ABSTRACT: To assess the effects of TCHM on patients with HIV infection and AIDS, we reviewed eleven randomized placebo-controlled trials involving 998 patients. Due to the limited number of RCTs for included trials and the small sample size of each study, we are not able to draw firm conclusions concerning TCHM therapy in treating patients with HIV infection and AIDS. However, some high-quality clinical studies do exist. Studies of diarrhea and oral candidiasis, which are challenging symptoms of AIDS, were demonstrated to have positive effects. Study of peripheral leukocytes, which are a side effect of antiretroviral drugs, suggested that an integrated treatment approach may be of benefit. The overall methodological quality of the trials was adequate; however, randomization methods should be clearly described and fully reported in these trials according to the Consolidated Standards of Reporting Trials (CONSORT).
    Evidence-based Complementary and Alternative Medicine 12/2012; 2012:950757. DOI:10.1155/2012/950757 · 1.88 Impact Factor
  • Source
    • "rotein kinases ( mammalian target of rapamycin , mitogen - activated protein kinases , and Akt ) and other enzymes ( cyclooxygenase 2 and 5 lipoxygenase ) ( Aggarwal and Sung , 2009 ; Zhou et al . , 2011 ) . It is important to note that there are substantial controversies regarding the action of curcumin on HIV as well as inflammatory conditions ( Liu et al . , 2005 ; White and Judkins , 2011 ) . Increasing evidence indicates that cation channels also serve as targets for curcumin , i . e . micromolar concentrations of curcumin inhibit Ca 2+ - release - activated Ca 2+ channel ( I CRAC ) and K + channels ( Kv and SK4 ) in human T cells ( Shin et al . , 2011 ) , block the Cav3 . 2 T - type Ca 2+ cur"
    [Show abstract] [Hide abstract]
    ABSTRACT: Curcumin (1,7-bis(4-hydroxy-3-methoxyphenyl)-1E,6E-heptadiene-3,5-dione or diferuloyl methane) is a polyphenol derived from the Curcuma longa plant, commonly known as turmeric. This substance has been used extensively in Ayurvedic medicine for centuries for its anti-oxidant, analgesic, anti-inflammatory and antiseptic activity. More recently curcumin has been found to possess anti-cancer properties linked to its pro-apoptotic and anti-proliferative actions. The underlying mechanisms of these diverse effects are complex, not fully elucidated and subject of intense scientific debate. Despite increasing evidence indicating that different cation channels can be a molecular target for curcumin, very little is known about the effect of curcumin on chloride channels. Since, (i) the molecular structure of curcumin indicates that the substance could potentially interact with chloride channels, (ii) chloride channels play a role during the apoptotic process and regulation of the cell volume, and (iii) apoptosis is a well known effect of curcumin, we set out to investigate whether or not curcumin could (i) exert a modulatory effect (direct or indirect) on the swelling activated chloride current ICl(swell) in a human cell system, therefore (ii) affect cell volume regulation and (iii) ultimately modulate cell survival. The ICl(swell) channels, which are essential for regulating the cell volume after swelling, are also known to be activated under isotonic conditions as an early event in the apoptotic process. Here we show that long-term exposure of a human kidney cell line to extracellular 0.1-10 μM curcumin modulates ICl(swell) in a dose-dependent manner (0.1 μM curcumin is ineffective, 0.5-5.0 μM curcumin increase, while 10 μM curcumin decrease the current), and short-term exposure to micromolar concentrations of curcumin does not affect ICl(swell) neither if applied from the extracellular nor from the intracellular side - therefore, a direct effect of curcumin on ICl(swell) can be ruled out. Furthermore, we show that curcumin exposure induces apoptosis in human kidney cells, and at a concentration of 5.0-10 μM induces the appearance of a sub-population of cells with a dramatically increased volume. In these cells the regulation of the cell volume seems to be impaired, most likely as a consequence of the ICl(swell) blockade. Similarly, 50 μM curcumin induced apoptosis, caused cell cycle arrest in G1-phase and increased the volume of human colorectal adenocarcinoma HT-29 cells. The cell cycle arrest in G1 phase may be the mechanism underlying the volume increase observed in this cell line after exposure to curcumin.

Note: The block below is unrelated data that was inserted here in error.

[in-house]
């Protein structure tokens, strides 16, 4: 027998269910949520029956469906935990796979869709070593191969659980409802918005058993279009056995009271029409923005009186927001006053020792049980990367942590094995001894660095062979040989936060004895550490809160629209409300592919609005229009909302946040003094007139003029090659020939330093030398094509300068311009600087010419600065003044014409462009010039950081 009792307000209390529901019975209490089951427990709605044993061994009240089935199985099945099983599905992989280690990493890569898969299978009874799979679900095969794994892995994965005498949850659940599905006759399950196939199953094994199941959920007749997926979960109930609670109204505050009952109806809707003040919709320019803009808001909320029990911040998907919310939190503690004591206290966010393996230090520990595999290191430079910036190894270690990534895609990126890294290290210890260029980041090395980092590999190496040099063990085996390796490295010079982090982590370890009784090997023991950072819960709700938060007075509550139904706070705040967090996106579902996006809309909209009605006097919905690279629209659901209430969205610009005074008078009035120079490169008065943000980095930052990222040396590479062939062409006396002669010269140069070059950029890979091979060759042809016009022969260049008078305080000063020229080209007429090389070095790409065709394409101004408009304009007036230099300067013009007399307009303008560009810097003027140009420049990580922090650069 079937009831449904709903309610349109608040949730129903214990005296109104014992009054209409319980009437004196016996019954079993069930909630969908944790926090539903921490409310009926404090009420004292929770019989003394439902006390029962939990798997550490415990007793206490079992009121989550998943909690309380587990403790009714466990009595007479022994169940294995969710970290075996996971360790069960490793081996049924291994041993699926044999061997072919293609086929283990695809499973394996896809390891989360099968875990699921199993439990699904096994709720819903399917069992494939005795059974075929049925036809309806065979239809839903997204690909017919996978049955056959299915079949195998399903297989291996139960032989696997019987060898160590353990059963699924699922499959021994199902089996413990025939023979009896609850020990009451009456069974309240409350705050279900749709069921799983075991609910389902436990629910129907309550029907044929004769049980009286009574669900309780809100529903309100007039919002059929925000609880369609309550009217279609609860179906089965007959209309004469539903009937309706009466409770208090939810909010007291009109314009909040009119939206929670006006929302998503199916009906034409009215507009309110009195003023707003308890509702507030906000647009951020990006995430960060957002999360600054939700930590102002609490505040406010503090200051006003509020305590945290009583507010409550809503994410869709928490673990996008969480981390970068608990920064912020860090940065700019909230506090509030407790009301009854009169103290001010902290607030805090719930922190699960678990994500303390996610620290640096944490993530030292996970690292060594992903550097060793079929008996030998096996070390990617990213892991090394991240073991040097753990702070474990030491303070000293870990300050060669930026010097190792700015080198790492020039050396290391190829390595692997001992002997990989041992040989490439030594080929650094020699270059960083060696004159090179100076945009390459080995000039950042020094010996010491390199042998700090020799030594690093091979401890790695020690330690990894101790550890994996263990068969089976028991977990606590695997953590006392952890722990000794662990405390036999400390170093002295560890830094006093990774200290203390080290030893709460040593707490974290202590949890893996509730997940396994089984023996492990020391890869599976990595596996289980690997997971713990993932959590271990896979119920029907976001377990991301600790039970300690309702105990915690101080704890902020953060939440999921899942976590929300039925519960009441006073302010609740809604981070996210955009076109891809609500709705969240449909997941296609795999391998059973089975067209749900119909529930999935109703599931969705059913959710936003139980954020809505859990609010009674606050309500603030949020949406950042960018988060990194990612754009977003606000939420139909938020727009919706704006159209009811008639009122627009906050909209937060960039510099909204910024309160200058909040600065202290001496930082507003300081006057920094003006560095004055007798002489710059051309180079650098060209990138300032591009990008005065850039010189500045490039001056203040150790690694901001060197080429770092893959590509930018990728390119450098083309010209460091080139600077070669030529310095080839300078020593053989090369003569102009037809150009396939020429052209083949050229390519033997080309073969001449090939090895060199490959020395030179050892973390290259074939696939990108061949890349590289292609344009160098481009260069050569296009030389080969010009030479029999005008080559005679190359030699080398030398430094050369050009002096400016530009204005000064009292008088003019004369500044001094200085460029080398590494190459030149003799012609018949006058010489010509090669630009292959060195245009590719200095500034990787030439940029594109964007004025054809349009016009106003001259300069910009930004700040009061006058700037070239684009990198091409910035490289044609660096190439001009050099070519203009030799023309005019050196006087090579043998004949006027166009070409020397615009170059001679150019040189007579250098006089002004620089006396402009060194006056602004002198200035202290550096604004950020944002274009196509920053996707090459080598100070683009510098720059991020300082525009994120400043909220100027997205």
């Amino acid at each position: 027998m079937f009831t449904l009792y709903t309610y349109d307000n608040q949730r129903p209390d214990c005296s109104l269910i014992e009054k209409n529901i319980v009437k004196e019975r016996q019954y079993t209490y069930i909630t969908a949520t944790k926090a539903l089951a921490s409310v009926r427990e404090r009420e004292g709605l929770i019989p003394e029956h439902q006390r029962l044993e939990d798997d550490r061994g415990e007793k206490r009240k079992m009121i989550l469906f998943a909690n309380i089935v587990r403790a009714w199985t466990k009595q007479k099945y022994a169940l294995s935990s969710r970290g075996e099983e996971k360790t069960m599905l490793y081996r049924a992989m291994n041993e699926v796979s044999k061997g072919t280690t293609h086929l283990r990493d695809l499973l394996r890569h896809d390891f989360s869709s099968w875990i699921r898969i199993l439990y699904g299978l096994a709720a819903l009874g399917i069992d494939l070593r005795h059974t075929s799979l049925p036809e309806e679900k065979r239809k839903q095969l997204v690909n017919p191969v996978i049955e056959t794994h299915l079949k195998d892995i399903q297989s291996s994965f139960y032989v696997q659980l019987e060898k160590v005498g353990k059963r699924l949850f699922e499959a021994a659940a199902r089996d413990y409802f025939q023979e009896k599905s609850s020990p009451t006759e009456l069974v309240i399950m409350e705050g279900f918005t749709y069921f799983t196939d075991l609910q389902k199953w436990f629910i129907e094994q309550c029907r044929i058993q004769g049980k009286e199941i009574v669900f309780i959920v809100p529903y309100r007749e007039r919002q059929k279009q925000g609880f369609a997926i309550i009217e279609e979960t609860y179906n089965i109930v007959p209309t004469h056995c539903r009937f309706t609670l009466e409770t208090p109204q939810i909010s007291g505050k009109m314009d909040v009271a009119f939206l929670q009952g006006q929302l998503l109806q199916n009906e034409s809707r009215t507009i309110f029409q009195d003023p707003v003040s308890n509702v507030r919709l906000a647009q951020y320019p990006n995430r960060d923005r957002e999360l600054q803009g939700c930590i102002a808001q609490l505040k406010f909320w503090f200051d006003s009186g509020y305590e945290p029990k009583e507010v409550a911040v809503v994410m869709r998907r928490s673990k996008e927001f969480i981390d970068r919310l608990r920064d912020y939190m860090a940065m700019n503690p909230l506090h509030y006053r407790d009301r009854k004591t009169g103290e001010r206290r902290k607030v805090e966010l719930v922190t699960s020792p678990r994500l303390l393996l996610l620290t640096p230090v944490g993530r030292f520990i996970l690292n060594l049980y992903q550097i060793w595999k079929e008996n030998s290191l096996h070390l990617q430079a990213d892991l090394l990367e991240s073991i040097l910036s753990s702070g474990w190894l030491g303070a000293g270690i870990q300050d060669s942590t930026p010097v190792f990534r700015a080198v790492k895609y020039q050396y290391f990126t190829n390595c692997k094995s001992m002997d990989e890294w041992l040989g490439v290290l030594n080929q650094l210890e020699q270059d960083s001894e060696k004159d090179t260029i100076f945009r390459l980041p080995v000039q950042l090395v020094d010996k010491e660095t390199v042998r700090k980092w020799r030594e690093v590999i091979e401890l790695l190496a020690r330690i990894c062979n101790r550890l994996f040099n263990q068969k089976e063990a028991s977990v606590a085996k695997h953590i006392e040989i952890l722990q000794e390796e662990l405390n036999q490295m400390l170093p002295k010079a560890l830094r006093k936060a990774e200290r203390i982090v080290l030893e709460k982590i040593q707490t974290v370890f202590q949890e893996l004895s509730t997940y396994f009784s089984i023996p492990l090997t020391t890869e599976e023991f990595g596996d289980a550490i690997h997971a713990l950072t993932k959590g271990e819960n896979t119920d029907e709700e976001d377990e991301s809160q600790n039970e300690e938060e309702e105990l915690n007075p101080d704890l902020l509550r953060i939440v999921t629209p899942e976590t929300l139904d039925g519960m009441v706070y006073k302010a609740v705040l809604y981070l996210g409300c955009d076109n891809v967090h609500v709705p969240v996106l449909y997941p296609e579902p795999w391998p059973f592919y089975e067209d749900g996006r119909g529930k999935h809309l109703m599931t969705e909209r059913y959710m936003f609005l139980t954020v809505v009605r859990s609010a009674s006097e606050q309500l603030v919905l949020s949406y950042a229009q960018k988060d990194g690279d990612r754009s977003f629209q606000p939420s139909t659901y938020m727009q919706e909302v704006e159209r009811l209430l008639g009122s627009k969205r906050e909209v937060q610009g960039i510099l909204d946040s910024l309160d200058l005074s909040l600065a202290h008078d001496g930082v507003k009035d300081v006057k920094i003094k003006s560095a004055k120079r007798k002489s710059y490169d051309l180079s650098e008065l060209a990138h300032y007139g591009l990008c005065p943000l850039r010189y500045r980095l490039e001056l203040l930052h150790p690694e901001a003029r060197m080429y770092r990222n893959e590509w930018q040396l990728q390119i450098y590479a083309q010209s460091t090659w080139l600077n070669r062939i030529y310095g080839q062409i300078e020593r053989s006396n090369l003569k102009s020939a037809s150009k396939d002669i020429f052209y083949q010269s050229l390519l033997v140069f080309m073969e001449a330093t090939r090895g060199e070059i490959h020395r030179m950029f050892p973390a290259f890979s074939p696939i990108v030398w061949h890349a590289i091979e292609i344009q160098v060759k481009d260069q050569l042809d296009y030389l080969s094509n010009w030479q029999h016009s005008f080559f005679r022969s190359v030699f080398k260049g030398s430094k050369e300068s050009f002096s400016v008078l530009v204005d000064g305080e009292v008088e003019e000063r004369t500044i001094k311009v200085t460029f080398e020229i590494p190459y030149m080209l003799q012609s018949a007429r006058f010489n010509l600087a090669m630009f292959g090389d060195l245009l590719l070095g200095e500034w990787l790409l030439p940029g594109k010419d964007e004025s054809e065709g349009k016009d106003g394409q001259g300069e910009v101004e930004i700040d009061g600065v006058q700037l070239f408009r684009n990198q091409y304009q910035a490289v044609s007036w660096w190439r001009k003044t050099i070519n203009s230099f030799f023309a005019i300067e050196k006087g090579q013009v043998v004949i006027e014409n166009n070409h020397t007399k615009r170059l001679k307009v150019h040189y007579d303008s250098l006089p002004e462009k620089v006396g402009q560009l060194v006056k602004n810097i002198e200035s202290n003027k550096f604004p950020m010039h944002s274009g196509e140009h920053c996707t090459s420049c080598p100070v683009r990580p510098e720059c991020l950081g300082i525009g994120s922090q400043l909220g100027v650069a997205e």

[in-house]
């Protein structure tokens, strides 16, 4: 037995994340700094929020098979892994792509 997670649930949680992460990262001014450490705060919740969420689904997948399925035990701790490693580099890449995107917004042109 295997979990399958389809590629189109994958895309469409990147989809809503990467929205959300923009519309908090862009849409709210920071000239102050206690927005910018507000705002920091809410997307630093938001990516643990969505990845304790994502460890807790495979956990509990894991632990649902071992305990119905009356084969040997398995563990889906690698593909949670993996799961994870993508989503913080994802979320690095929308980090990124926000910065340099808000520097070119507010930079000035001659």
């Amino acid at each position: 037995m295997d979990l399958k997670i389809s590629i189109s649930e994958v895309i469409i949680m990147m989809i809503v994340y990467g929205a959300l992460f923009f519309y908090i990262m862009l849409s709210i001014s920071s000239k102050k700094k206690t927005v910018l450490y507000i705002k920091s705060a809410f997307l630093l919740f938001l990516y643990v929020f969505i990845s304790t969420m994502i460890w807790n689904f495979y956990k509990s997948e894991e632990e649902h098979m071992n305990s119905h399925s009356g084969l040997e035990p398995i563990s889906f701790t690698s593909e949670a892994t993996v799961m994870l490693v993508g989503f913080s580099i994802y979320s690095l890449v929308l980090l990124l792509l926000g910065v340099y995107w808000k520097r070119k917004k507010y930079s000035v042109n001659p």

Toxicology 12/2011; 292(2-3):123-35. DOI:10.1016/j.tox.2011.12.002 · 3.62 Impact Factor
Show more

Similar Publications